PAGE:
Changes in measuring diversity
In 1981, percentages were all that mattered. A federal mandate required MU to increase African-American enrollment to mirror the state population of Missouri.
According to a 2009 estimate by the U.S. Census Bureau, this would mean 11.5 percent of students at MU would be African-American. That year, 6.1 percent of MU students reported their ethnicity as African-American.
But as the years have worn on, a series of supreme court cases have ruled both racial quota systems and racial proportion equivalencies unconstitutional and thus changed the way MU looks at diversity. In other words, MU can not admit certain students on lesser qualifications in order to to equalize racial distribution. All students admitted must be equally well-qualified for university study.
"It's important to understand that diversity in numbers is not necessarily sufficient," Chief Diversity Officer Roger Worthington said.
Worthington said although some still look at diversity with a mindset similar to that of the 1970s, diversity now means something bigger than fulfilling a quota.
"Because of that, I think there's a fair amount of controversy related to what should or shouldn't be done from every perspective," Worthington said.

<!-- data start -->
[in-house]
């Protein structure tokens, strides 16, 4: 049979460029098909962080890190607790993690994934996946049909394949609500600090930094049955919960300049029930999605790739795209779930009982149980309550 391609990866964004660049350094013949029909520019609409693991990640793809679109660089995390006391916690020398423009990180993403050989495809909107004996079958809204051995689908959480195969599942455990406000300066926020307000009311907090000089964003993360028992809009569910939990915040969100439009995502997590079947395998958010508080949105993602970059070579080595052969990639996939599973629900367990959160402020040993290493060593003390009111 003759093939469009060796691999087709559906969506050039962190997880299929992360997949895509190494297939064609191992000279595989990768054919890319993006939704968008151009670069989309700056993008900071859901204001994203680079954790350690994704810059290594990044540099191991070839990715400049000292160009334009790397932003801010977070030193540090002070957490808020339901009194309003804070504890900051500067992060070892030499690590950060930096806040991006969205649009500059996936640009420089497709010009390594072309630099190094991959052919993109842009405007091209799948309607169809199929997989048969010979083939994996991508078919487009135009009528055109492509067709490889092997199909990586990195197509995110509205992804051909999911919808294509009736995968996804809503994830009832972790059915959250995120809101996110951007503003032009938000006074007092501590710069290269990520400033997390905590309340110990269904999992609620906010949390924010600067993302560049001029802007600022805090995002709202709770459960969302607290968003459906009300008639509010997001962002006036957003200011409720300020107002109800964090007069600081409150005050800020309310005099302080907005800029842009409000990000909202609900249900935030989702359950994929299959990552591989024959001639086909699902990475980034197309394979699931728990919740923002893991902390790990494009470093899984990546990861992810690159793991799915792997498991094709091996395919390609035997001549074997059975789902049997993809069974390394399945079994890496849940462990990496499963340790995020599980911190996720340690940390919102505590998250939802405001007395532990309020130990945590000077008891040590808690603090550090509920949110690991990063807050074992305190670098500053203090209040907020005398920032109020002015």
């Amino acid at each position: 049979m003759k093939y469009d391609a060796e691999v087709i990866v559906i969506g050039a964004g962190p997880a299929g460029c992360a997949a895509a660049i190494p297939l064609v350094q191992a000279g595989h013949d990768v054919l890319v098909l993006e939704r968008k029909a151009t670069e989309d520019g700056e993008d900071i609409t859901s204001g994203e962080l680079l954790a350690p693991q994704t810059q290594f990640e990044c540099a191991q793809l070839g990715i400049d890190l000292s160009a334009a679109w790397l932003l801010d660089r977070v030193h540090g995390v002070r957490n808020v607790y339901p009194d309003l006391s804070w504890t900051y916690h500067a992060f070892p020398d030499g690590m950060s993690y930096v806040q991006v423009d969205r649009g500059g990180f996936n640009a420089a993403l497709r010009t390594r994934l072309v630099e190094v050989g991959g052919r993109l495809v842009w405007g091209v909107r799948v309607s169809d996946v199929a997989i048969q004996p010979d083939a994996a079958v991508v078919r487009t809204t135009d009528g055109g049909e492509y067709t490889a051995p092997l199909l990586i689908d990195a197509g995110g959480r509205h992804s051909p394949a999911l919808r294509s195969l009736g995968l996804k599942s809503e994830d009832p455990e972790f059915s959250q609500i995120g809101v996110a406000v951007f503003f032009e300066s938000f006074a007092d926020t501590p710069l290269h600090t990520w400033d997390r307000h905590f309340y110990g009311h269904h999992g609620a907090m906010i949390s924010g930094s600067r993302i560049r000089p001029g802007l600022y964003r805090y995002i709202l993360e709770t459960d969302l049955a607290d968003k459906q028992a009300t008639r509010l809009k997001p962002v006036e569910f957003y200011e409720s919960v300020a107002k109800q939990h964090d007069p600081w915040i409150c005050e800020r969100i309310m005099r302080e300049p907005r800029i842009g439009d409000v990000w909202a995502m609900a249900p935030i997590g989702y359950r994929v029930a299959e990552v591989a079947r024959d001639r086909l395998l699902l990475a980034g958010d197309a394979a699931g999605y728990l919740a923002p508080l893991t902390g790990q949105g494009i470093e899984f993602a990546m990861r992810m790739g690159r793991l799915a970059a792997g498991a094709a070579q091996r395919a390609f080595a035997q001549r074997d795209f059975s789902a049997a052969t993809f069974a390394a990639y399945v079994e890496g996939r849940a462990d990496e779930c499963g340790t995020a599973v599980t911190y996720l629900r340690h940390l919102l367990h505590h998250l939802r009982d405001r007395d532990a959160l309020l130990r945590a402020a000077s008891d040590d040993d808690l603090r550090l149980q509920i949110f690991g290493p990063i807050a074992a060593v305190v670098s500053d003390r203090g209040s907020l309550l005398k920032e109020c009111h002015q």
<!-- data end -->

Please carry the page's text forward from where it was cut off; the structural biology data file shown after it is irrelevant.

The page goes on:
He said MU focuses instead on creating an inclusive campus climate, keeping in mind campus diversity is often associated with positive academic outcomes.
When compared with the rest of the country, MU's retention rates are among the best in the country when comparing white retention rates to minority retention rates, Worthington said.
"That doesn't mean there's not still a problem and that there's not still work to be done," Worthington said.
Free Money vs. Retention
MU offers four types of scholarships targeted toward students of an underrepresented in higher education groups. The amount MU offers for each scholarship has not increased since 2001, with the exception of a study abroad travel voucher offered for two years. The total cost of tuition and required fees at MU for a full-time in-state student has increased by $717.20 since 2007, according to data gathered by the Missouri Department of Higher Education.